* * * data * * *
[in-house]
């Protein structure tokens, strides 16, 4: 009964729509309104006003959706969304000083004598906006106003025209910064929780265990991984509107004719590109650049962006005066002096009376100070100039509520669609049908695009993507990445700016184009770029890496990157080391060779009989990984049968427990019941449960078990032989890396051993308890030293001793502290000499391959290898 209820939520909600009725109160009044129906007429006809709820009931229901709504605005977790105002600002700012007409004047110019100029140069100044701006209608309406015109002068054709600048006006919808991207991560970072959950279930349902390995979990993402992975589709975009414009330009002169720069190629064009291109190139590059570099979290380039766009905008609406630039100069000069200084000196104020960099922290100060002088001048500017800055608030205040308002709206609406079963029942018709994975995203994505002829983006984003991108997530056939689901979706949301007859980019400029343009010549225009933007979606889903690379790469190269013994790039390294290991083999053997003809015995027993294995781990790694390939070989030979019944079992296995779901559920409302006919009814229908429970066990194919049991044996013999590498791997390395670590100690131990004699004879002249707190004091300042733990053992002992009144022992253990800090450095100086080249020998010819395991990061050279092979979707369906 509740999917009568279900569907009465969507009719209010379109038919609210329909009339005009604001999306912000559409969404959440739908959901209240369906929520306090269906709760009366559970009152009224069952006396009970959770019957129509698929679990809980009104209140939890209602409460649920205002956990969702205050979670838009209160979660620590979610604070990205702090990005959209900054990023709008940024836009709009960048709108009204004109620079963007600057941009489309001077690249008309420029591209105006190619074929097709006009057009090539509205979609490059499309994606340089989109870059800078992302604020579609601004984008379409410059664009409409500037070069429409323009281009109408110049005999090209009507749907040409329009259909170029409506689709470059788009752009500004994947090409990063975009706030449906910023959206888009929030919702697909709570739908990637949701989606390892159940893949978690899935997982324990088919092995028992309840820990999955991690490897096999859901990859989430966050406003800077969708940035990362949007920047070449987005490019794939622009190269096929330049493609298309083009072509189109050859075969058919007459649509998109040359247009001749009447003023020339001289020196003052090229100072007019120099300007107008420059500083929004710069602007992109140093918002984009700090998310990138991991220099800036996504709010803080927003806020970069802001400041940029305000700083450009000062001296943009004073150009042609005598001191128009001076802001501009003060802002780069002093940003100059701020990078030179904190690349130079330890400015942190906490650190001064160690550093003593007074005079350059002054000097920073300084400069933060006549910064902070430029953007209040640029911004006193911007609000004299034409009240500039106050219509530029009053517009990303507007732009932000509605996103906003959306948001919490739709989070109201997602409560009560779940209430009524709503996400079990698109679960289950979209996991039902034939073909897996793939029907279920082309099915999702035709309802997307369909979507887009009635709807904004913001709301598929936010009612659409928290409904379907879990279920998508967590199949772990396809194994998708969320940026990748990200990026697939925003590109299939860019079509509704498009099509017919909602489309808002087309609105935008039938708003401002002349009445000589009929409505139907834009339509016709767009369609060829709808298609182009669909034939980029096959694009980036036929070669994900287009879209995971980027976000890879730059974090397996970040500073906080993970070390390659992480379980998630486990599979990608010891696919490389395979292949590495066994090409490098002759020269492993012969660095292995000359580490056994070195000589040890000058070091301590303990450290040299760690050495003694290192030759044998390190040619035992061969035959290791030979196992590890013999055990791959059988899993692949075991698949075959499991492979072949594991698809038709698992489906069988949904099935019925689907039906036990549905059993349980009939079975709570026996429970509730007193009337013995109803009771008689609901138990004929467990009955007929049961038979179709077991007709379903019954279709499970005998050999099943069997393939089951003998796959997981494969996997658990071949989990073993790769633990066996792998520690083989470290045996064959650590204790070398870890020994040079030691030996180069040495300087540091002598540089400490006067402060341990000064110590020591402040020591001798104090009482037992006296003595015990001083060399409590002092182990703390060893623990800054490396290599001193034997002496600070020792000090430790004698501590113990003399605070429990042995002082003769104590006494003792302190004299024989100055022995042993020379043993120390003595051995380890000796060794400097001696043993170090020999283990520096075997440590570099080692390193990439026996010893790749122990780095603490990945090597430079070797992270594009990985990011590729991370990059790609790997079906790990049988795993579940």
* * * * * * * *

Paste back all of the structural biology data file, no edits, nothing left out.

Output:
[in-house]
């Protein structure tokens, strides 16, 4: 009964729509309104006003959706969304000083004598906006106003025209910064929780265990991984509107004719590109650049962006005066002096009376100070100039509520669609049908695009993507990445700016184009770029890496990157080391060779009989990984049968427990019941449960078990032989890396051993308890030293001793502290000499391959290898 209820939520909600009725109160009044129906007429006809709820009931229901709504605005977790105002600002700012007409004047110019100029140069100044701006209608309406015109002068054709600048006006919808991207991560970072959950279930349902390995979990993402992975589709975009414009330009002169720069190629064009291109190139590059570099979290380039766009905008609406630039100069000069200084000196104020960099922290100060002088001048500017800055608030205040308002709206609406079963029942018709994975995203994505002829983006984003991108997530056939689901979706949301007859980019400029343009010549225009933007979606889903690379790469190269013994790039390294290991083999053997003809015995027993294995781990790694390939070989030979019944079992296995779901559920409302006919009814229908429970066990194919049991044996013999590498791997390395670590100690131990004699004879002249707190004091300042733990053992002992009144022992253990800090450095100086080249020998010819395991990061050279092979979707369906 509740999917009568279900569907009465969507009719209010379109038919609210329909009339005009604001999306912000559409969404959440739908959901209240369906929520306090269906709760009366559970009152009224069952006396009970959770019957129509698929679990809980009104209140939890209602409460649920205002956990969702205050979670838009209160979660620590979610604070990205702090990005959209900054990023709008940024836009709009960048709108009204004109620079963007600057941009489309001077690249008309420029591209105006190619074929097709006009057009090539509205979609490059499309994606340089989109870059800078992302604020579609601004984008379409410059664009409409500037070069429409323009281009109408110049005999090209009507749907040409329009259909170029409506689709470059788009752009500004994947090409990063975009706030449906910023959206888009929030919702697909709570739908990637949701989606390892159940893949978690899935997982324990088919092995028992309840820990999955991690490897096999859901990859989430966050406003800077969708940035990362949007920047070449987005490019794939622009190269096929330049493609298309083009072509189109050859075969058919007459649509998109040359247009001749009447003023020339001289020196003052090229100072007019120099300007107008420059500083929004710069602007992109140093918002984009700090998310990138991991220099800036996504709010803080927003806020970069802001400041940029305000700083450009000062001296943009004073150009042609005598001191128009001076802001501009003060802002780069002093940003100059701020990078030179904190690349130079330890400015942190906490650190001064160690550093003593007074005079350059002054000097920073300084400069933060006549910064902070430029953007209040640029911004006193911007609000004299034409009240500039106050219509530029009053517009990303507007732009932000509605996103906003959306948001919490739709989070109201997602409560009560779940209430009524709503996400079990698109679960289950979209996991039902034939073909897996793939029907279920082309099915999702035709309802997307369909979507887009009635709807904004913001709301598929936010009612659409928290409904379907879990279920998508967590199949772990396809194994998708969320940026990748990200990026697939925003590109299939860019079509509704498009099509017919909602489309808002087309609105935008039938708003401002002349009445000589009929409505139907834009339509016709767009369609060829709808298609182009669909034939980029096959694009980036036929070669994900287009879209995971980027976000890879730059974090397996970040500073906080993970070390390659992480379980998630486990599979990608010891696919490389395979292949590495066994090409490098002759020269492993012969660095292995000359580490056994070195000589040890000058070091301590303990450290040299760690050495003694290192030759044998390190040619035992061969035959290791030979196992590890013999055990791959059988899993692949075991698949075959499991492979072949594991698809038709698992489906069988949904099935019925689907039906036990549905059993349980009939079975709570026996429970509730007193009337013995109803009771008689609901138990004929467990009955007929049961038979179709077991007709379903019954279709499970005998050999099943069997393939089951003998796959997981494969996997658990071949989990073993790769633990066996792998520690083989470290045996064959650590204790070398870890020994040079030691030996180069040495300087540091002598540089400490006067402060341990000064110590020591402040020591001798104090009482037992006296003595015990001083060399409590002092182990703390060893623990800054490396290599001193034997002496600070020792000090430790004698501590113990003399605070429990042995002082003769104590006494003792302190004299024989100055022995042993020379043993120390003595051995380890000796060794400097001696043993170090020999283990520096075997440590570099080692390193990439026996010893790749122990780095603490990945090597430079070797992270594009990985990011590729991370990059790609790997079906790990049988795993579940």